Focus on Northeast Italy

Although Italy now makes very good white wines in virtually every region, the best come from Alto Adige and Friuli-Venezia-Giulia (FVG). These two regions, along with Veneto and Trentino, make up what is generally referred to as Italy’s northeast, situated roughly between Austria to the north and Slovenia (part of the former Yugoslavia) to the east. In fact, each of these regions has something special to offer, and not just white wines—Veneto's incredibly rich, alcoholic and unique great red Amarone being a case in point.

But despite the obvious quality of the best wines of these four regions, they are still relatively unknown outside Italy, especially compared to wines like Barolo and Brunello. This is due to a combination of factors. Most important is the generally poor image of wines like Soave, made from a blend of white grapes, and pinot grigio, both of which are still among the top-selling imported wines in the U.S. despite the fact that most are quite neutral and churned out in industrial quantities. This is a real shame, for both Soave and pinot grigio can be delicious wines, but only when made by scrupulous, talented and yield-conscious producers. Unfortunately, too many casual wine drinkers try the indifferent, dilute wines first and are turned off to these categories forever. Another difficulty these wines face in export markets is that the better wines are rarely cheap, as this part of Italy must contend with the highest costs associated with growing grapes and making wine.

Perhaps a classically styled, though still spotty, vintage like 2004 will help these wines attract new fans. Following on the heels of the difficult, rain-plagued 2002 growing season (a notable exception was Alto Adige, where the vintage was much less wet and actually quite good) and the equally challenging 2003, which witnessed extremely high summer temperatures, the 2004 whites from the better producers are solidly made and fresh. Good red wines were also made in 2004, but most of the reds that are currently available in the US market are from ’02 (the better producers have made lighter-style, elegant wines) and ’03, a year in which the reds are generally much more successful than the whites. Keep in mind that the 2001 vintage was also a strong year for red wines from this part of Italy.

Italy’s northeast is where foreign and native grape varieties have equal representation, with many producers, for example, churning out bottles of cabernet alongside those of ribolla or nosiola. In fact, imported grape varieties such as sauvignon blanc, chardonnay, merlot and cabernet have long been at home in Italy’s northeast, something that cannot be said of most other regions of Italy. In fact, in this neck of the woods some of these French grapes are considered "traditional," rather than foreign, varieties. But in the last decade or so, a growing number of producers have also rediscovered their own local varieties, such as schioppettino and raboso. While many growers had never actually abandoned these varieties in the first place, today a larger number of producers are crafting far better wines by more carefully matching clones to sites and controlling their yields. These wines from indigenous grapes are essential to the future success of Italy’s northeast as they offer altogether different fragrance and flavor profiles than the international varieties and represent a welcome change for wine lovers seeking something new and interesting. The plethora of native grapes available in this corner of Italy (keep in mind that more than a thousand native vinifera grapes have been identified in Italy) can yield truly mesmerizing wines. It's true that some of the native grapes yield acidic, lean whites or lightweight reds with modest flesh and sweetness. And names on labels may also be a shock to the uninitiated. But then nobody ever said that Italy, the land of organized chaos and individuality pushed to the max, was going to make it easy for you.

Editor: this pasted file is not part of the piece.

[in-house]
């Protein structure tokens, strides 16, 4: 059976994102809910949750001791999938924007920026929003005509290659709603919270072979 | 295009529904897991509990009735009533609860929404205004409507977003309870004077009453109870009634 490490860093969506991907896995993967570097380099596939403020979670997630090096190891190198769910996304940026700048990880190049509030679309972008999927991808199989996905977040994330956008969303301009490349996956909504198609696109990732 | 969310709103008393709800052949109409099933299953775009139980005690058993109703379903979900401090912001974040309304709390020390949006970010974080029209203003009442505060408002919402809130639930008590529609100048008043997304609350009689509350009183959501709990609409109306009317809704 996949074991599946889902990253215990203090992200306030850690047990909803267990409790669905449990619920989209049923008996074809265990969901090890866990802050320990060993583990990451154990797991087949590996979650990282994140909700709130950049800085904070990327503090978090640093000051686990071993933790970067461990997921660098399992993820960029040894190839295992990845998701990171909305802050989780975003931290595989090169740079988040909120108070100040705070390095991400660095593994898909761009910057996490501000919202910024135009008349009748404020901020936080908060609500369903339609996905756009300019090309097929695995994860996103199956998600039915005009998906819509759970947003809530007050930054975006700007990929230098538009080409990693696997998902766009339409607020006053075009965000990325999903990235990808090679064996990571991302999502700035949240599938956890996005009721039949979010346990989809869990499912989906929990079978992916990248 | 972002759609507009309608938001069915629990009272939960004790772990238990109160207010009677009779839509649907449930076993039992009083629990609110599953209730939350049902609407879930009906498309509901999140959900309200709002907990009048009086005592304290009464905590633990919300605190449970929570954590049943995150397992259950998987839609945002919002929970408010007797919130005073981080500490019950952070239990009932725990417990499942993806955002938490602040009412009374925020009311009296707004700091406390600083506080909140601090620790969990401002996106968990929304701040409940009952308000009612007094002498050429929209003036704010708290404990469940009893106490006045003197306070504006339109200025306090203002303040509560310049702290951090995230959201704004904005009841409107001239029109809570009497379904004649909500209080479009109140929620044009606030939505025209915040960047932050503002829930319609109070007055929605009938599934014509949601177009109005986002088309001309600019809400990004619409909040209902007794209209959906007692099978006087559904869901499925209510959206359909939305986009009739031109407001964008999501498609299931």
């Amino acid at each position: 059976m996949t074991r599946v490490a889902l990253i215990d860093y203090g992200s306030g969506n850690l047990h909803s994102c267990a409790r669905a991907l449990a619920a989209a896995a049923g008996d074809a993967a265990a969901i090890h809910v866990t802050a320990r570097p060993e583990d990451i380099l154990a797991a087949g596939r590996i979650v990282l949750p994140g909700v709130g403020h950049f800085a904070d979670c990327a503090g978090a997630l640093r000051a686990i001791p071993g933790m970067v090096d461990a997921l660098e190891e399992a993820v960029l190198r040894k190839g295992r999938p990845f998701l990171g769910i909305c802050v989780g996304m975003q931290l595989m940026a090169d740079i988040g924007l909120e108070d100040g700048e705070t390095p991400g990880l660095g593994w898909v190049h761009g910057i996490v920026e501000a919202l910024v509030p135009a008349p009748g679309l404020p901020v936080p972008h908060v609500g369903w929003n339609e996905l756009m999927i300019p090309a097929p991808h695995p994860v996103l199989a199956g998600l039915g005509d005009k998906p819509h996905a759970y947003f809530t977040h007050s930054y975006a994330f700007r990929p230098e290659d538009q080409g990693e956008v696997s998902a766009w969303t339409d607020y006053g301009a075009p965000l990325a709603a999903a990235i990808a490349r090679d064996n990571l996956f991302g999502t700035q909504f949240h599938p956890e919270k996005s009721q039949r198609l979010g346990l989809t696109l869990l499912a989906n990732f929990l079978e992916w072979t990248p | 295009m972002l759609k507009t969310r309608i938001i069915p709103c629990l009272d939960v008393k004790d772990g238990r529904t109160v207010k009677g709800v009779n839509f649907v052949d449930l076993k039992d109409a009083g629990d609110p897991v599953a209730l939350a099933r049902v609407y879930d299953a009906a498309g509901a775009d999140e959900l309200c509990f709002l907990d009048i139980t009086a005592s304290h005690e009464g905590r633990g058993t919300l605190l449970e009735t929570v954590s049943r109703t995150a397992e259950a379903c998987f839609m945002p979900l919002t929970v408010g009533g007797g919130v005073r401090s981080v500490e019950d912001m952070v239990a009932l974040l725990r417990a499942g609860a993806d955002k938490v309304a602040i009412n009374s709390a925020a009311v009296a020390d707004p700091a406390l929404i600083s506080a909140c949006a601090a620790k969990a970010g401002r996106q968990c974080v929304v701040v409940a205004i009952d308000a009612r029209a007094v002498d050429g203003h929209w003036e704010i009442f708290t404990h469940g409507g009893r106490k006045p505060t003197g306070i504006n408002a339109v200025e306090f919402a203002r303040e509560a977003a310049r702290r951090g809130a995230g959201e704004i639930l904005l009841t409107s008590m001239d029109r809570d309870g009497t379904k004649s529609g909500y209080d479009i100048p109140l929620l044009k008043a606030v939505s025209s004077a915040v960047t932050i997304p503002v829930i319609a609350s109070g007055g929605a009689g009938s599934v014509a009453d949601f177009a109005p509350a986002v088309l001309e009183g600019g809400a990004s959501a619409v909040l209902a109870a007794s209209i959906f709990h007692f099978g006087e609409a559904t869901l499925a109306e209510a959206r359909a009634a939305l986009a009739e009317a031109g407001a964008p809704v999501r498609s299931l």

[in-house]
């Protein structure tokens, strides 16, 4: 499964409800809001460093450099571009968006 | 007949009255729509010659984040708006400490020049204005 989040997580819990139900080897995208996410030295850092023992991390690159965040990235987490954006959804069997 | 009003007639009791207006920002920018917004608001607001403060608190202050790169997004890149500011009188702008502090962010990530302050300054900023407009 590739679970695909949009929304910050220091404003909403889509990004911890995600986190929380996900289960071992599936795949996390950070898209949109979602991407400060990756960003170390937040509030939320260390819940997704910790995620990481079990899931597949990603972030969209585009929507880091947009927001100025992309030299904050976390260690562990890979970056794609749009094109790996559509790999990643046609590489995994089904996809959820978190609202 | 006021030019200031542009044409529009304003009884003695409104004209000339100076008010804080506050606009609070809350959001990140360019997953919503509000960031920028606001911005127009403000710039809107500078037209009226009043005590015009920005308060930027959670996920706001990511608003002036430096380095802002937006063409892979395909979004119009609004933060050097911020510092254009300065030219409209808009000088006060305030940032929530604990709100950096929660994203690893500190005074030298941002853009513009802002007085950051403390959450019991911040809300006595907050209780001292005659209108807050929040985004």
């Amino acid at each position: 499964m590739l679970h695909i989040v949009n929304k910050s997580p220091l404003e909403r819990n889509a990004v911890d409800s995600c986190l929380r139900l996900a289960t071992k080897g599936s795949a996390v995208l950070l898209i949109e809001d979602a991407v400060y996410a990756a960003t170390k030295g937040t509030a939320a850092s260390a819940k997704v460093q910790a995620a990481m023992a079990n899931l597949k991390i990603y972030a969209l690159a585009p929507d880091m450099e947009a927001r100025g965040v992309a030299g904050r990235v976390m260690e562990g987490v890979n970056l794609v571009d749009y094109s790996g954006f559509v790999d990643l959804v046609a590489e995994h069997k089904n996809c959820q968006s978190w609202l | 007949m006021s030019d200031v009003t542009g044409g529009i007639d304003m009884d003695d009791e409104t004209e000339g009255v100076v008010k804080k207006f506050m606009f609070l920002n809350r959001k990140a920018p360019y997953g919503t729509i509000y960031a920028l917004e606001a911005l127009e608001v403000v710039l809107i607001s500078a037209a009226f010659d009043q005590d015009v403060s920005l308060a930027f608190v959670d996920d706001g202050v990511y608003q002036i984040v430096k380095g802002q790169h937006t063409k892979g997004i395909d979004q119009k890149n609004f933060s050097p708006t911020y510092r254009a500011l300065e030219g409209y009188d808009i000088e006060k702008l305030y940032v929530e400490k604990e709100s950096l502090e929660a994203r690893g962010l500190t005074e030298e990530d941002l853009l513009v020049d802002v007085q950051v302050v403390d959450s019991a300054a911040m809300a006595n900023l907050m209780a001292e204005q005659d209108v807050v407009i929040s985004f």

Ian D’Agata is the director of the International Wine Academy of Rome and a contributor to several editions of Gambero Rosso's Italian wine guide. He has also co-authored a number of wine books, including one on Italy's native grape varieties and his own buyer's guide, the D'Agata and Comparini Guide to Italy's Best Wines. D'Agata's coverage of the best new wines from southern Italy appeared in Issue 121 of the IWC.